Engineers at the University of Missouri are partnering with Dow and the Missouri Department of Transportation (MoDOT) to test mixing plastic waste into the asphalt pavement mixtures for possible use on American roadways and bridges.
Asphalt pavement mixtures are typically created from a mixture of asphalt and other materials (aggregates) such as stone, sand, or gravel, said Bill Buttlar, the Glen Barton Chair in Flexible Pavements in the Department of Civil and Environmental Engineering at U Missouri. He said in a news release that the chemical makeup of plastic helps it become a good product for road pavement mixtures.
“Plastic was developed to be durable and has a shelf life of hundreds of years,” Buttlar said in a statement. “Asphalt and plastics are also chemically similar because they both come from crude oil, so they can be mixed together. They aren’t perfectly compatible, but it’s close enough that engineers and chemists can work together to find a workable solution.”
Inside the Mizzou Asphalt Pavement and Innovation Lab (MAPIL), located in the MU College of Engineering, engineers and students are determining how to incorporate various types of single-use, polyethylene-based plastic waste into asphalt pavement, including drinking bottles, grocery bags, and drinking straws.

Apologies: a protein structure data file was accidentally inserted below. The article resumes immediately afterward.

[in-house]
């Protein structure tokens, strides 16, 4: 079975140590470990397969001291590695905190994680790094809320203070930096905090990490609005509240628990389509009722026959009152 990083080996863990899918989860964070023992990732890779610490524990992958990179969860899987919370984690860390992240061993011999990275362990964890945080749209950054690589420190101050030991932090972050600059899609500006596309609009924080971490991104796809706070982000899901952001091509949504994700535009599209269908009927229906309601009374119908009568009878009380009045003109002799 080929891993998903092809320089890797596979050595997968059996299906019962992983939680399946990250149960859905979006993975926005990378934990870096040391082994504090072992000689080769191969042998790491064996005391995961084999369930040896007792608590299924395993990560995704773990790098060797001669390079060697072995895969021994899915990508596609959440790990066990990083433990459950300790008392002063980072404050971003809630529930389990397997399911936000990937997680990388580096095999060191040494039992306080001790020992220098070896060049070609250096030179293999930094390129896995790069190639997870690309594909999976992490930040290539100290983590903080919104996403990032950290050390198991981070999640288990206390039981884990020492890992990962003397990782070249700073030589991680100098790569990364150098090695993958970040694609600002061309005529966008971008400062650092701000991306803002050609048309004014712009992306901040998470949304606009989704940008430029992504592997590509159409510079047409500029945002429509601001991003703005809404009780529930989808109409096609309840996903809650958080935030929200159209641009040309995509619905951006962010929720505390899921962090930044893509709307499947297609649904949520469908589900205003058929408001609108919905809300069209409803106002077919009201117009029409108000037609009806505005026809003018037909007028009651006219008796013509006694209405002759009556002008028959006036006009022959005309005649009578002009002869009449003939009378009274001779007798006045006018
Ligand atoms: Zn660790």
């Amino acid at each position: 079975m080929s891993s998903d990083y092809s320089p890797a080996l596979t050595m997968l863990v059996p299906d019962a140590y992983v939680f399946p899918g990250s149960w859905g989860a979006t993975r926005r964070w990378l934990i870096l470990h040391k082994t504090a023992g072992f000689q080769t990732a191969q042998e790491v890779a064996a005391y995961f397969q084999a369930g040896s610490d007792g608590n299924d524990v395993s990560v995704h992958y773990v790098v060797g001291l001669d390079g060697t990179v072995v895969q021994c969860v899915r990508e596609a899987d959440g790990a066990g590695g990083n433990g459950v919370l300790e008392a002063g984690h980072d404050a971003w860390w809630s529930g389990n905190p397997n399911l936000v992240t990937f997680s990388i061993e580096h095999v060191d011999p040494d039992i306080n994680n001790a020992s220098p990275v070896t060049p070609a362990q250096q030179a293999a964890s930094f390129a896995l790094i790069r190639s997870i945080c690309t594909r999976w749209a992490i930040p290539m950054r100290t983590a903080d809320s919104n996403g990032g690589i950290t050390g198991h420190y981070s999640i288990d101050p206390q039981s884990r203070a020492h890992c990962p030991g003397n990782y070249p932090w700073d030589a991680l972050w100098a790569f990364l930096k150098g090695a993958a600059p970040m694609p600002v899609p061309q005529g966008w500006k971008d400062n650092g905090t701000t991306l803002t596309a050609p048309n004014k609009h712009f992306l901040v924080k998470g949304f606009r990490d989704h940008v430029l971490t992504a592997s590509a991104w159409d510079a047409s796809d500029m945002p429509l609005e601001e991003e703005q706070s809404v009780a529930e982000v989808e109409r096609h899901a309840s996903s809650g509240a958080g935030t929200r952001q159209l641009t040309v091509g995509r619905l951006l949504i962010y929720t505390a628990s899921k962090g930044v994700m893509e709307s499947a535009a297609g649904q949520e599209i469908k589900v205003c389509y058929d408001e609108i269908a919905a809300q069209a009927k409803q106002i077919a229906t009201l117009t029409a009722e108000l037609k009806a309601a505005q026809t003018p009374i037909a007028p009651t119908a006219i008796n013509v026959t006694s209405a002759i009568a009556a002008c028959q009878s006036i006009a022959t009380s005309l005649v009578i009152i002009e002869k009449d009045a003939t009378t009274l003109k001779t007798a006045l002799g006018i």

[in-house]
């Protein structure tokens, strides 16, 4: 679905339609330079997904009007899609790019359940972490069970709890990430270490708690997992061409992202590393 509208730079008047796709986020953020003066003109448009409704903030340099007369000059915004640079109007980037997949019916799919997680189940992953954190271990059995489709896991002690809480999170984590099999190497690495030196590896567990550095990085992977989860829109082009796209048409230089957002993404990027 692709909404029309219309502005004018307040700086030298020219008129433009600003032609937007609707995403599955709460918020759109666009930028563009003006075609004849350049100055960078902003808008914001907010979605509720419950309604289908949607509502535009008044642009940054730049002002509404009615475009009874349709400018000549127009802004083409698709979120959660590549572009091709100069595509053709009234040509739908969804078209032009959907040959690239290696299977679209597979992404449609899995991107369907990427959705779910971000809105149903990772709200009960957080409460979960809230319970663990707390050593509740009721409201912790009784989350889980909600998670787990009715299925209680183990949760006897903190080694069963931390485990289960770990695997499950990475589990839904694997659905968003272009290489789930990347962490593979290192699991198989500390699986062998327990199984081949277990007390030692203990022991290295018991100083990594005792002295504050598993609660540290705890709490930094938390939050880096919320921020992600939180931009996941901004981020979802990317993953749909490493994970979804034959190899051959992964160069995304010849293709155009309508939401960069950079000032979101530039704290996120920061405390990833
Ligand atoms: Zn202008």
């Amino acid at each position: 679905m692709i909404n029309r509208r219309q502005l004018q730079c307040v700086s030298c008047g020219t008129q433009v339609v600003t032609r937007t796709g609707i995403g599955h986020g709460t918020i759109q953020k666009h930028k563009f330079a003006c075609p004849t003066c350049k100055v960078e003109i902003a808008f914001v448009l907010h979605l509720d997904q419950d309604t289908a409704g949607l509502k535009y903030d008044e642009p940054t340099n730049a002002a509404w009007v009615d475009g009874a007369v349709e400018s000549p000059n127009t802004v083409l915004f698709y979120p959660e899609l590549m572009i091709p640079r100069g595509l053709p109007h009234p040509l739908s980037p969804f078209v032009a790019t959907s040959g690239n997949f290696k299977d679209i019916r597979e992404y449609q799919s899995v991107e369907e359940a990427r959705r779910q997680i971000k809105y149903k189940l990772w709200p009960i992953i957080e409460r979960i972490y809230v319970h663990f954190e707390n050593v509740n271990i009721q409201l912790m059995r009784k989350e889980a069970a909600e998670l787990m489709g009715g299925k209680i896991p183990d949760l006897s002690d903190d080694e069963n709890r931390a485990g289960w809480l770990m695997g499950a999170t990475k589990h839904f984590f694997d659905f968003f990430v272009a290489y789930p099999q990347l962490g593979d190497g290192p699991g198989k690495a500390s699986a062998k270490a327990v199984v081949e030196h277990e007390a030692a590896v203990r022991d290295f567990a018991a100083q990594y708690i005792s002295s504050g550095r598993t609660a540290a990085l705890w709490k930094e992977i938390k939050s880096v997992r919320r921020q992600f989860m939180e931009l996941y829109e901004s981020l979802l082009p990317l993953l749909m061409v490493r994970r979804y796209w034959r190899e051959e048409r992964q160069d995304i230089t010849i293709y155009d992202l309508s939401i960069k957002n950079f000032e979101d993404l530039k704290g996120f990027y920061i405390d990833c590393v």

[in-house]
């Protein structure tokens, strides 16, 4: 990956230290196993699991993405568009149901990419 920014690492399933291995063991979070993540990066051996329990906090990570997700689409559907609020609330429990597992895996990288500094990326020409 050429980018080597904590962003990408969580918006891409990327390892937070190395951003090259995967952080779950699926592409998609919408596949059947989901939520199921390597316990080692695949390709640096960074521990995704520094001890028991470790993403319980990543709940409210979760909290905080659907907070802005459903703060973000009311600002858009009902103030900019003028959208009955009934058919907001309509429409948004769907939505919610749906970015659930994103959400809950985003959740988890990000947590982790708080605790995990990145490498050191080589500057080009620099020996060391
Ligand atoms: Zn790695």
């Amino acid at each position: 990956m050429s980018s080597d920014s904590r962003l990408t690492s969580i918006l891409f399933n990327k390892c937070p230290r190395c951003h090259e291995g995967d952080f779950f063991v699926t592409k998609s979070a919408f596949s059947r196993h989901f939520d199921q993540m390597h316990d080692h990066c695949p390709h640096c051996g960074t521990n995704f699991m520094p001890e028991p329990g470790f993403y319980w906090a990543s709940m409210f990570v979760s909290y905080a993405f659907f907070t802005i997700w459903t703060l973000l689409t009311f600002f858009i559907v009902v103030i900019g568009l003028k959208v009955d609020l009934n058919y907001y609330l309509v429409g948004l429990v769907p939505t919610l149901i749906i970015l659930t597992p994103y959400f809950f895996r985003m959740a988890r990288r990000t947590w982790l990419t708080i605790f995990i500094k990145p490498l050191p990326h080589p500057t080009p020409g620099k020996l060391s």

MU’s engineers and students get to test their lab-developed mixture in a real-world environment when it is applied as a pavement overlay, or a new layer of asphalt, to a deteriorating section of road surface, along a stretch of Stadium Boulevard in Columbia from College Ave. to U.S. Highway 63 where traffic averages approximately 36,000 vehicles a day. Buttlar said to confirm the results, the team will need to observe the nearly 2-mile test area for at least one year, including one summer and one winter season. He said a pavement overlay should last for at least a decade, or about 12-15 years, before needing to be replaced, and recycled materials such as plastic and tire rubber can also extend pavement life by increasing both its strength and toughness.
The full story can be found on the University of Missouri’s website.